|Jeff, I don't think we're that far apart. I think you read into my discussion of marketing more than was intended.|
1. I don't think the clunky term "Objectivism" is decisive to the difficulties of spreading it in the world. I believe it is simply an added impediment. There are better terms, more evocative ones that also position Rand's views as part of (I'd call the climax of) the American Enlightenment legacy. Derivations of "individualism," in my opinion, would have helped communicate the core American outlook of her philosophy far better. Surveys that TOC did at one time found that "Objectivism" was a turnoff even for many Objectivists, and especially women. (In that, Laure's reaction to it in post #35 is very typical.)
So why pick a term that has such built-in disadvantages, when other terms more usefully convey your viewpoint, but don't create a negative impression at the outset, closing minds rather than opening them?
I of course agree that Rand's ideas challenge the status quo, and are inherently a tough sell. I simply ask why we need to add to the persuasive challenges we face by adding rhetorical and connotative impediments as well.
2. I entirely agree with your following remarks, which eloquently summarize a point I've made on many public occasions:
The other issue, not sure how significant but certainly not trivial, is this: there are so few examples (in the public eye) of successful, happy, decent individuals who are Objectivists that those unfamiliar with the philosophy have little opportunity to see in reality to what adherence to those ideas leads. The fiction is enormously useful in providing theoretical examples, but in the absence of very well known real ones there are few spokesmodels available. (And it doesn't help when some get on Fox News and behave like complete lunatics and are held up as representatives, eh?)Amen.
3. Regarding your examples. Apple had lousy marketing except for that fabulous "1984" commercial that everyone remembers. That was exactly what I mean by good marketing: a memorable, symbolic, even mythic series of images that "positioned" the Mac against the PC as the computer for independent nonconformists. It was hugely effective. If only they had continued that individualism theme throughout all their ads, using images of cowboys, lumberjacks, novelists, James Bond, etc., all using Macs. They would have buried IBM. But their advertising was so inconsistent that it never really jelled in the "public mind."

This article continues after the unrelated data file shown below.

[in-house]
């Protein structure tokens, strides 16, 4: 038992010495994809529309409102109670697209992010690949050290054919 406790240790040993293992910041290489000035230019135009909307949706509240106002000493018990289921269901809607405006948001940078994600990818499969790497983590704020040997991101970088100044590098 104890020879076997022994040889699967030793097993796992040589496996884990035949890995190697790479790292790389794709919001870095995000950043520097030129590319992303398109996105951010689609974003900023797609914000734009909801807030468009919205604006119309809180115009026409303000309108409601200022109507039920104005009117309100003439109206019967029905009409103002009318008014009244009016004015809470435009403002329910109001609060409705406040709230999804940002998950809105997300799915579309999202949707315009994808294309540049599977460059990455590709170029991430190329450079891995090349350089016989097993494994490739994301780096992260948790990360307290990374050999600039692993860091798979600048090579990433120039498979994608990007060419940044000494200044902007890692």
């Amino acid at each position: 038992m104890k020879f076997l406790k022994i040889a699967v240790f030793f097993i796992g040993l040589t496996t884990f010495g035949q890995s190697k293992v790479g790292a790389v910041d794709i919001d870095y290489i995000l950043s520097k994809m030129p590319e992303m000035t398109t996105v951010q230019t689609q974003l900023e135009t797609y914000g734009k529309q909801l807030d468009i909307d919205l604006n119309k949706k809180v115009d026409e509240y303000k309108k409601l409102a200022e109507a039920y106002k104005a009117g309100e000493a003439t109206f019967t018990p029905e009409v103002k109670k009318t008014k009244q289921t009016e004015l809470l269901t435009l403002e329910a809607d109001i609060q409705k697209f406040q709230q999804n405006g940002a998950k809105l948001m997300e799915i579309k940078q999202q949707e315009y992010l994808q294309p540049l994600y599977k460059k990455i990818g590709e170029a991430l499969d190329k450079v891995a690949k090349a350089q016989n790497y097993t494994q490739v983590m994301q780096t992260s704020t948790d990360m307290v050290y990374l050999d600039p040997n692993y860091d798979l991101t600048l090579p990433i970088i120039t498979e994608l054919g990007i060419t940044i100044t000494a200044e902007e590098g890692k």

You say that "people often know value when they are shown it clearly." But you see, that's exactly what I'm talking about with effective marketing: showing them clearly. To do that, you must keep in mind the "crow epistemology" issue: you can't shower busy people with a million nuanced details. It's not that people are stupid; it's that they are busy, and in their daily lives they are bombarded with hundreds of messages, each clamoring for their eyes and ears. To arrest their attention and stand out in the din, your message needs to be unique, distinctive, colorful, emotionally evocative and use a few intelligently chosen concretes rather than mountains of forbidding abstractions.
Once you've intrigued them and gotten their attention, that's when you can add in the details and abstractions. But in discussing things like a name for a philosophy or group, we're talking about that first stage of communication -- the attention-generating stage, not the in-depth educational stage.
As for the other examples you cite, I exhort you to go out and pick up some of the marketing books by Trout and Ries, especially Positioning. They are loaded with countless examples of what I'm talking about. I'm convinced they'll convince you of the significance of this much-maligned field.